…an ugly monstrosity. But it was good enough for a start! Let’s break down what’s behind this mess

Photon Unity Networking

Despite the complete lack of player models and opting for simple cylinders, this game does have multiplayer. It was actually pretty easy to accomplish using a very popular third-party add-on called Photon Unity Networking. It’s completely free for up to 20 concurrent players and makes what would otherwise be a very complex solution very, very easy. I’ve chopped out some code I had to handle things specific to my game, but as you can see, to just join a lobby and a room, it’s not a lot of code:

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public class NetworkController : MonoBehaviour
{
    public GameObject mainCamera;
    private int MAX_PLAYERS = 16;

    void Start()
    {
        Connect();
    }

    void OnJoinedLobby()
    {
        JoinOrCreateRoom();
    }

    private void JoinOrCreateRoom()
    {
        // Setup room options and join the room (or create it if it does not exist)
        RoomOptions roomOpts = new RoomOptions();
        roomOpts.isOpen = true;
        roomOpts.isVisible = true;
        roomOpts.maxPlayers = MAX_PLAYERS;

        PhotonNetwork.JoinOrCreateRoom(GameController.defaultNetworkRoom, roomOpts, TypedLobby.Default);
    }

    void OnJoinedRoom()
    {
        SpawnPlayer();
    }

    public void Connect()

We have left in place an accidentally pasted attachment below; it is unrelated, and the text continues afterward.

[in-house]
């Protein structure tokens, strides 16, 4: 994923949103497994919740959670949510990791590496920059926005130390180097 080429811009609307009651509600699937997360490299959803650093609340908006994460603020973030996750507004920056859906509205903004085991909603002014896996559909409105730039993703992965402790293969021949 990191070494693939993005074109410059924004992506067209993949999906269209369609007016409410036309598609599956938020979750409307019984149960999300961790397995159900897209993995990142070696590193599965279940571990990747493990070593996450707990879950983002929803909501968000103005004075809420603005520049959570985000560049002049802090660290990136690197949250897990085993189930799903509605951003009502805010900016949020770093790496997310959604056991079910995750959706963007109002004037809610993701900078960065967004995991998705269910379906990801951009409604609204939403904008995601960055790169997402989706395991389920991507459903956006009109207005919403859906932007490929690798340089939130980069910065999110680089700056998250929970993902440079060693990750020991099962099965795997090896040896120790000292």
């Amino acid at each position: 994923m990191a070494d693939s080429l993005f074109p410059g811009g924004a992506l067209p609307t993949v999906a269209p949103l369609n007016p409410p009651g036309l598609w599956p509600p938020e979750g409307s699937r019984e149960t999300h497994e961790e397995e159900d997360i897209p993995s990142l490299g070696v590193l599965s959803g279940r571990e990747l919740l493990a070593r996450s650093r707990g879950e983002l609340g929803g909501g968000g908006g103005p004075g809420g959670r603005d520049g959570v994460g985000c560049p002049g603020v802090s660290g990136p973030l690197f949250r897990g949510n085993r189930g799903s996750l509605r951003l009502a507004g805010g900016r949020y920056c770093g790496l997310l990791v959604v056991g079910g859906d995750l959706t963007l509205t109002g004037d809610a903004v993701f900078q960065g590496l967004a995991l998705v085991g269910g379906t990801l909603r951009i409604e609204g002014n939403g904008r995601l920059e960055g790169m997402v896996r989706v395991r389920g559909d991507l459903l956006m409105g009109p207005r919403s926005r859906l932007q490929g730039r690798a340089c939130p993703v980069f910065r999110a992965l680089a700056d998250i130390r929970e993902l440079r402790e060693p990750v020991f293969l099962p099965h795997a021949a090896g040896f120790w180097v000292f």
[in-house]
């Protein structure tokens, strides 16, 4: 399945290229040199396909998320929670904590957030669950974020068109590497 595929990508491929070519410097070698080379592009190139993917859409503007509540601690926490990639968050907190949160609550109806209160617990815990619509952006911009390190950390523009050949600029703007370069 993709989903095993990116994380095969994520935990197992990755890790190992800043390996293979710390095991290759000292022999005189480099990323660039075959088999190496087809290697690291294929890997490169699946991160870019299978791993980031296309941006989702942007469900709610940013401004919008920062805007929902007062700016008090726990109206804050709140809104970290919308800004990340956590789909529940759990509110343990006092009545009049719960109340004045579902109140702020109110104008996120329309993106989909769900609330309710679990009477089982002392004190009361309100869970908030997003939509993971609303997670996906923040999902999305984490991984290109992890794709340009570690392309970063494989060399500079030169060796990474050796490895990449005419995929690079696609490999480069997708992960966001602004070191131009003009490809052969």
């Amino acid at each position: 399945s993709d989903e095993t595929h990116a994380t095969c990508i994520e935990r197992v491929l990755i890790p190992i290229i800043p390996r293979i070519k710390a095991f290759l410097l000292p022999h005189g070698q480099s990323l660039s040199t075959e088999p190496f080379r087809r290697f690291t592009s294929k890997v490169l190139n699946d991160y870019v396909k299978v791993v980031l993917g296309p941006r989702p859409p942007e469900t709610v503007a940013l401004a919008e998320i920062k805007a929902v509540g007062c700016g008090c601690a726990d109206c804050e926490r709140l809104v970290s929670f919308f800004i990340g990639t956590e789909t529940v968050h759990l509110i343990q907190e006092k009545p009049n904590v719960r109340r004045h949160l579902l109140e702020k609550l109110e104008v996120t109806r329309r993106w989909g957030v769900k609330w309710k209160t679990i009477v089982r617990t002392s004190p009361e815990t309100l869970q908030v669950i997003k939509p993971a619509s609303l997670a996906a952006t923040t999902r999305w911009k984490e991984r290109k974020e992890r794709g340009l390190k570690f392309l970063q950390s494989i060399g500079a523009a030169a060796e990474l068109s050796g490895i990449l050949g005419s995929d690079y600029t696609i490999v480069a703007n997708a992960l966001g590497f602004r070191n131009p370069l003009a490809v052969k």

{
        PhotonNetwork.ConnectUsingSettings(GameController.gameVersion);
    }

    private void SpawnPlayer()
    {
        // Instantiate a new player on the network 
        GameObject fpPlayer = (GameObject)PhotonNetwork.Instantiate("PlayerController", new Vector3(0f, 2f, 0f), Quaternion.identity, 0);
        PhotonView photonView = (PhotonView)fpPlayer.GetComponent<PhotonView>();

        // If this is the player's spawn, enable all of the control scripts, disable the lobby cam and lock the cursor
        if (photonView.isMine)
        {
            mainCamera.SetActive(false);
            fpPlayer.transform.FindChild("Main Camera").gameObject.SetActive(true);
        }
    }
}

And just like that, the player is in a networked game. Granted this means there’s only ever one room for all players to join, assumes there’s ground under the player at coordinates 0,2,0 and I’ve removed the code to enable player movement scripts for only the local player, but it works nonetheless. From there, you can create a generic script that you can put on ALL components that should be updated over the network, and PUN will handle updating their location, rotation, and whatever else you include to send and receive in the script. Below is the code I wrote to not only update the local and remote player locations, but also do extremely basic smoothing over the movement to reduce jitteriness of the remote players on the local player’s screen.